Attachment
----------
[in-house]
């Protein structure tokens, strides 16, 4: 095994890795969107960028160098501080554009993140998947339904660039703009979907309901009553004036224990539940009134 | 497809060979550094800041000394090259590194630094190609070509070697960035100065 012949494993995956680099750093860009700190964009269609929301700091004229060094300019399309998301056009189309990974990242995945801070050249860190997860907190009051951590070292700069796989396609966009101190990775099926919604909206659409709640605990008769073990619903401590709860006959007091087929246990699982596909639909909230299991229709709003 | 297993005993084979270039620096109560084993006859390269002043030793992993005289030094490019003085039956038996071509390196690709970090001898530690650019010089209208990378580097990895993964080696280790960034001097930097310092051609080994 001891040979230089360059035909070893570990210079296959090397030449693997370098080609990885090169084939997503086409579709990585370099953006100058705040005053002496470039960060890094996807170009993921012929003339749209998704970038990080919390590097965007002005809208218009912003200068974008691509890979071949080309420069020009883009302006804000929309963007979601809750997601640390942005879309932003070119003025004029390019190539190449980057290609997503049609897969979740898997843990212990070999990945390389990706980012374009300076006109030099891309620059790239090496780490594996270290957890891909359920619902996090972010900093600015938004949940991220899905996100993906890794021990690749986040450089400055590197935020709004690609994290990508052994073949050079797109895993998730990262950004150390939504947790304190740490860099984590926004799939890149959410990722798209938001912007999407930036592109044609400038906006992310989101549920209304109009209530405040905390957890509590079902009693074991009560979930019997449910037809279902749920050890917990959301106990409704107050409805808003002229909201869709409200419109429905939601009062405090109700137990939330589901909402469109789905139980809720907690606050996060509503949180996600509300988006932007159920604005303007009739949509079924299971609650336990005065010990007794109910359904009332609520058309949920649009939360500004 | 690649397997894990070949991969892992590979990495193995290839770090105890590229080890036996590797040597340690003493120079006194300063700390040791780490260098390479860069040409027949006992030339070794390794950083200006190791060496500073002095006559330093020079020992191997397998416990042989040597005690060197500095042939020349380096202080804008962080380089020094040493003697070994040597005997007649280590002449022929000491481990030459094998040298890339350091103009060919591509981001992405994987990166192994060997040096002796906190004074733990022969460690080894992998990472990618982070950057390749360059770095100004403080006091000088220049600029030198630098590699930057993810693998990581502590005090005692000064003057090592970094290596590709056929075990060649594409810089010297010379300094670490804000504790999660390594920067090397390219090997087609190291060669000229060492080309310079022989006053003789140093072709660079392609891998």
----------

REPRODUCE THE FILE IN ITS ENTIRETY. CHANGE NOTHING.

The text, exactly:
[in-house]
């Protein structure tokens, strides 16, 4: 095994890795969107960028160098501080554009993140998947339904660039703009979907309901009553004036224990539940009134 | 497809060979550094800041000394090259590194630094190609070509070697960035100065 012949494993995956680099750093860009700190964009269609929301700091004229060094300019399309998301056009189309990974990242995945801070050249860190997860907190009051951590070292700069796989396609966009101190990775099926919604909206659409709640605990008769073990619903401590709860006959007091087929246990699982596909639909909230299991229709709003 | 297993005993084979270039620096109560084993006859390269002043030793992993005289030094490019003085039956038996071509390196690709970090001898530690650019010089209208990378580097990895993964080696280790960034001097930097310092051609080994 001891040979230089360059035909070893570990210079296959090397030449693997370098080609990885090169084939997503086409579709990585370099953006100058705040005053002496470039960060890094996807170009993921012929003339749209998704970038990080919390590097965007002005809208218009912003200068974008691509890979071949080309420069020009883009302006804000929309963007979601809750997601640390942005879309932003070119003025004029390019190539190449980057290609997503049609897969979740898997843990212990070999990945390389990706980012374009300076006109030099891309620059790239090496780490594996270290957890891909359920619902996090972010900093600015938004949940991220899905996100993906890794021990690749986040450089400055590197935020709004690609994290990508052994073949050079797109895993998730990262950004150390939504947790304190740490860099984590926004799939890149959410990722798209938001912007999407930036592109044609400038906006992310989101549920209304109009209530405040905390957890509590079902009693074991009560979930019997449910037809279902749920050890917990959301106990409704107050409805808003002229909201869709409200419109429905939601009062405090109700137990939330589901909402469109789905139980809720907690606050996060509503949180996600509300988006932007159920604005303007009739949509079924299971609650336990005065010990007794109910359904009332609520058309949920649009939360500004 | 690649397997894990070949991969892992590979990495193995290839770090105890590229080890036996590797040597340690003493120079006194300063700390040791780490260098390479860069040409027949006992030339070794390794950083200006190791060496500073002095006559330093020079020992191997397998416990042989040597005690060197500095042939020349380096202080804008962080380089020094040493003697070994040597005997007649280590002449022929000491481990030459094998040298890339350091103009060919591509981001992405994987990166192994060997040096002796906190004074733990022969460690080894992998990472990618982070950057390749360059770095100004403080006091000088220049600029030198630098590699930057993810693998990581502590005090005692000064003057090592970094290596590709056929075990060649594409810089010297010379300094670490804000504790999660390594920067090397390219090997087609190291060669000229060492080309310079022989006053003789140093072709660079392609891998």